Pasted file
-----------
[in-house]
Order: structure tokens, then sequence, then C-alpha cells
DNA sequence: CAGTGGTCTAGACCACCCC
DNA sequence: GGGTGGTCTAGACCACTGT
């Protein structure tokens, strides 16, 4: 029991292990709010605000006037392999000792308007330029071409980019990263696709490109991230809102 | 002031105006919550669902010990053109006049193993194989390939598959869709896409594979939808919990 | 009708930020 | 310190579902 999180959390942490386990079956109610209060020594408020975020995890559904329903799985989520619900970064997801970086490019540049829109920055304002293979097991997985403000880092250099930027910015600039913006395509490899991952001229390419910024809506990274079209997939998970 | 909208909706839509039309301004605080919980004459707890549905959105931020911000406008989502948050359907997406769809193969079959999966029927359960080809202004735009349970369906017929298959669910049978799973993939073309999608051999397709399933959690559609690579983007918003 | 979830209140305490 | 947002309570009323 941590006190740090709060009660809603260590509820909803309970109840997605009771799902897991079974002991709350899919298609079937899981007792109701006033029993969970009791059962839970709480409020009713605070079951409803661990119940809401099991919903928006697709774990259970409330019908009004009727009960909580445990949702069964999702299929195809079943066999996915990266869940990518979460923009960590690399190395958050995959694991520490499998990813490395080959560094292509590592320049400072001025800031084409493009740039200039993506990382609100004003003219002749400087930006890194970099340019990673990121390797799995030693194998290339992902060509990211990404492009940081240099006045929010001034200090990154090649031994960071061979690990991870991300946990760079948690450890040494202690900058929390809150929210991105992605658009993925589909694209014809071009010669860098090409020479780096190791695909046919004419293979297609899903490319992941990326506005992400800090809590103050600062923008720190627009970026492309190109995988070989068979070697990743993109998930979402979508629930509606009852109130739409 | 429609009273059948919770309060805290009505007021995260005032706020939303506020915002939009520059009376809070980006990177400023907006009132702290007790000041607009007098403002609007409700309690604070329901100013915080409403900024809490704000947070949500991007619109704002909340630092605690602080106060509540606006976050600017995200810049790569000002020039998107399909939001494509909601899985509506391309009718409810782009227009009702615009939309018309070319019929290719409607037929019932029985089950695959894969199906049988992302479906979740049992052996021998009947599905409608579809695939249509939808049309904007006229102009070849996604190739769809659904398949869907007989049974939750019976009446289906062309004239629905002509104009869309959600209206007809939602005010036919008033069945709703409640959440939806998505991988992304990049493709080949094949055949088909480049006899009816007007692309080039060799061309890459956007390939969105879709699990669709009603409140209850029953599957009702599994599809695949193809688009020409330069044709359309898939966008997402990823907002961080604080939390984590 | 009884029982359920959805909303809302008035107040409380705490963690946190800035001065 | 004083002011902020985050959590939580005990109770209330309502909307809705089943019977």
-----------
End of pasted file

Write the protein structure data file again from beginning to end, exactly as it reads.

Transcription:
[in-house]
Order: structure tokens, then sequence, then C-alpha cells
DNA sequence: CAGTGGTCTAGACCACCCC
DNA sequence: GGGTGGTCTAGACCACTGT
């Protein structure tokens, strides 16, 4: 029991292990709010605000006037392999000792308007330029071409980019990263696709490109991230809102 | 002031105006919550669902010990053109006049193993194989390939598959869709896409594979939808919990 | 009708930020 | 310190579902 999180959390942490386990079956109610209060020594408020975020995890559904329903799985989520619900970064997801970086490019540049829109920055304002293979097991997985403000880092250099930027910015600039913006395509490899991952001229390419910024809506990274079209997939998970 | 909208909706839509039309301004605080919980004459707890549905959105931020911000406008989502948050359907997406769809193969079959999966029927359960080809202004735009349970369906017929298959669910049978799973993939073309999608051999397709399933959690559609690579983007918003 | 979830209140305490 | 947002309570009323 941590006190740090709060009660809603260590509820909803309970109840997605009771799902897991079974002991709350899919298609079937899981007792109701006033029993969970009791059962839970709480409020009713605070079951409803661990119940809401099991919903928006697709774990259970409330019908009004009727009960909580445990949702069964999702299929195809079943066999996915990266869940990518979460923009960590690399190395958050995959694991520490499998990813490395080959560094292509590592320049400072001025800031084409493009740039200039993506990382609100004003003219002749400087930006890194970099340019990673990121390797799995030693194998290339992902060509990211990404492009940081240099006045929010001034200090990154090649031994960071061979690990991870991300946990760079948690450890040494202690900058929390809150929210991105992605658009993925589909694209014809071009010669860098090409020479780096190791695909046919004419293979297609899903490319992941990326506005992400800090809590103050600062923008720190627009970026492309190109995988070989068979070697990743993109998930979402979508629930509606009852109130739409 | 429609009273059948919770309060805290009505007021995260005032706020939303506020915002939009520059009376809070980006990177400023907006009132702290007790000041607009007098403002609007409700309690604070329901100013915080409403900024809490704000947070949500991007619109704002909340630092605690602080106060509540606006976050600017995200810049790569000002020039998107399909939001494509909601899985509506391309009718409810782009227009009702615009939309018309070319019929290719409607037929019932029985089950695959894969199906049988992302479906979740049992052996021998009947599905409608579809695939249509939808049309904007006229102009070849996604190739769809659904398949869907007989049974939750019976009446289906062309004239629905002509104009869309959600209206007809939602005010036919008033069945709703409640959440939806998505991988992304990049493709080949094949055949088909480049006899009816007007692309080039060799061309890459956007390939969105879709699990669709009603409140209850029953599957009702599994599809695949193809688009020409330069044709359309898939966008997402990823907002961080604080939390984590 | 009884029982359920959805909303809302008035107040409380705490963690946190800035001065 | 004083002011902020985050959590939580005990109770209330309502909307809705089943019977």